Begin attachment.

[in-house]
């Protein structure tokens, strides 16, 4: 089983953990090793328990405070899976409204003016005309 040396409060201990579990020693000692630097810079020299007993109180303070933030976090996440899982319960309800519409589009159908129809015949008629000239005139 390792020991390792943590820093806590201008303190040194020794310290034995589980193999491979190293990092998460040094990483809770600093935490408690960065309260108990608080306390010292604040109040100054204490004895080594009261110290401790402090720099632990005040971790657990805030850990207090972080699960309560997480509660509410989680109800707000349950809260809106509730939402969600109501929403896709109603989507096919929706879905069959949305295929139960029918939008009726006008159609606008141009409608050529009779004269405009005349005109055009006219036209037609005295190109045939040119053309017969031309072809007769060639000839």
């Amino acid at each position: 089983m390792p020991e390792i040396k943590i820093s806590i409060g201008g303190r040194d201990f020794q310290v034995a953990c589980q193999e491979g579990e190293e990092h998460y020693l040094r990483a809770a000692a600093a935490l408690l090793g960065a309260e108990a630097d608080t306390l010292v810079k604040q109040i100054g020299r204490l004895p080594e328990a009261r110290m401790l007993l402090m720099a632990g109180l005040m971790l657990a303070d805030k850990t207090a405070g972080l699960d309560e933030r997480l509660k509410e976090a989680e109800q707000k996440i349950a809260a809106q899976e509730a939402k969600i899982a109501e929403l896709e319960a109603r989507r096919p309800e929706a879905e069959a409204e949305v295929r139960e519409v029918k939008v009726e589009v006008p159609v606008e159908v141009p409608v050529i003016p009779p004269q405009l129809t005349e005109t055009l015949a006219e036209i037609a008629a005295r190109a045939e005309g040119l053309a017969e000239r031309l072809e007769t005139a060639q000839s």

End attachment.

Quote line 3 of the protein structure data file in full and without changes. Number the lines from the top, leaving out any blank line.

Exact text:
């Amino acid at each position: 089983m390792p020991e390792i040396k943590i820093s806590i409060g201008g303190r040194d201990f020794q310290v034995a953990c589980q193999e491979g579990e190293e990092h998460y020693l040094r990483a809770a000692a600093a935490l408690l090793g960065a309260e108990a630097d608080t306390l010292v810079k604040q109040i100054g020299r204490l004895p080594e328990a009261r110290m401790l007993l402090m720099a632990g109180l005040m971790l657990a303070d805030k850990t207090a405070g972080l699960d309560e933030r997480l509660k509410e976090a989680e109800q707000k996440i349950a809260a809106q899976e509730a939402k969600i899982a109501e929403l896709e319960a109603r989507r096919p309800e929706a879905e069959a409204e949305v295929r139960e519409v029918k939008v009726e589009v006008p159609v606008e159908v141009p409608v050529i003016p009779p004269q405009l129809t005349e005109t055009l015949a006219e036209i037609a008629a005295r190109a045939e005309g040119l053309a017969e000239r031309l072809e007769t005139a060639q000839s």